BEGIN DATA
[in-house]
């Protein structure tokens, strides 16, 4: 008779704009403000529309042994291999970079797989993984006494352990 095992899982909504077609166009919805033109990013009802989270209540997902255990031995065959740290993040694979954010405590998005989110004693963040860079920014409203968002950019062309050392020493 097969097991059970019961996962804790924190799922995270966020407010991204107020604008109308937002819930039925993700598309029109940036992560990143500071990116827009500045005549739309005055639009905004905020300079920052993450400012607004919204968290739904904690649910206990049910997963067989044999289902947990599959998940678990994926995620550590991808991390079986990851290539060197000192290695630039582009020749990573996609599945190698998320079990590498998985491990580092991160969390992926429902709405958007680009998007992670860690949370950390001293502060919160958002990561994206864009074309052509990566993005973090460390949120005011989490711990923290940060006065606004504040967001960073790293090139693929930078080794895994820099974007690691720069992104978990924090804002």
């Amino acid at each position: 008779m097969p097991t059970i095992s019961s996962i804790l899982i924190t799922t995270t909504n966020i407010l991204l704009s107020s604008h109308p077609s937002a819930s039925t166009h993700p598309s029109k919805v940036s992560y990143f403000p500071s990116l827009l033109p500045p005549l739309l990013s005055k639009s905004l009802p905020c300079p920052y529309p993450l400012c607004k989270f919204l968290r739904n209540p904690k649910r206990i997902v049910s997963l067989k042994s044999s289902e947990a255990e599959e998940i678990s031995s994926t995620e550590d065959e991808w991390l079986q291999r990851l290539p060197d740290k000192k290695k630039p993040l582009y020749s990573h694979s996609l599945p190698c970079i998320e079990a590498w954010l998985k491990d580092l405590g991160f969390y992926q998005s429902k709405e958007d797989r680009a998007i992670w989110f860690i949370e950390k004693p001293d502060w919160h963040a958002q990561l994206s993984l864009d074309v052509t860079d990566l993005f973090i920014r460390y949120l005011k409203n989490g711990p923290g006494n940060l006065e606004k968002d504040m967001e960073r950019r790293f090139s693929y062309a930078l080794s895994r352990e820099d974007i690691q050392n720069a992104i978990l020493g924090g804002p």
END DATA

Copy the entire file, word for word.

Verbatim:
[in-house]
């Protein structure tokens, strides 16, 4: 008779704009403000529309042994291999970079797989993984006494352990 095992899982909504077609166009919805033109990013009802989270209540997902255990031995065959740290993040694979954010405590998005989110004693963040860079920014409203968002950019062309050392020493 097969097991059970019961996962804790924190799922995270966020407010991204107020604008109308937002819930039925993700598309029109940036992560990143500071990116827009500045005549739309005055639009905004905020300079920052993450400012607004919204968290739904904690649910206990049910997963067989044999289902947990599959998940678990994926995620550590991808991390079986990851290539060197000192290695630039582009020749990573996609599945190698998320079990590498998985491990580092991160969390992926429902709405958007680009998007992670860690949370950390001293502060919160958002990561994206864009074309052509990566993005973090460390949120005011989490711990923290940060006065606004504040967001960073790293090139693929930078080794895994820099974007690691720069992104978990924090804002």
């Amino acid at each position: 008779m097969p097991t059970i095992s019961s996962i804790l899982i924190t799922t995270t909504n966020i407010l991204l704009s107020s604008h109308p077609s937002a819930s039925t166009h993700p598309s029109k919805v940036s992560y990143f403000p500071s990116l827009l033109p500045p005549l739309l990013s005055k639009s905004l009802p905020c300079p920052y529309p993450l400012c607004k989270f919204l968290r739904n209540p904690k649910r206990i997902v049910s997963l067989k042994s044999s289902e947990a255990e599959e998940i678990s031995s994926t995620e550590d065959e991808w991390l079986q291999r990851l290539p060197d740290k000192k290695k630039p993040l582009y020749s990573h694979s996609l599945p190698c970079i998320e079990a590498w954010l998985k491990d580092l405590g991160f969390y992926q998005s429902k709405e958007d797989r680009a998007i992670w989110f860690i949370e950390k004693p001293d502060w919160h963040a958002q990561l994206s993984l864009d074309v052509t860079d990566l993005f973090i920014r460390y949120l005011k409203n989490g711990p923290g006494n940060l006065e606004k968002d504040m967001e960073r950019r790293f090139s693929y062309a930078l080794s895994r352990e820099d974007i690691q050392n720069a992104i978990l020493g924090g804002p």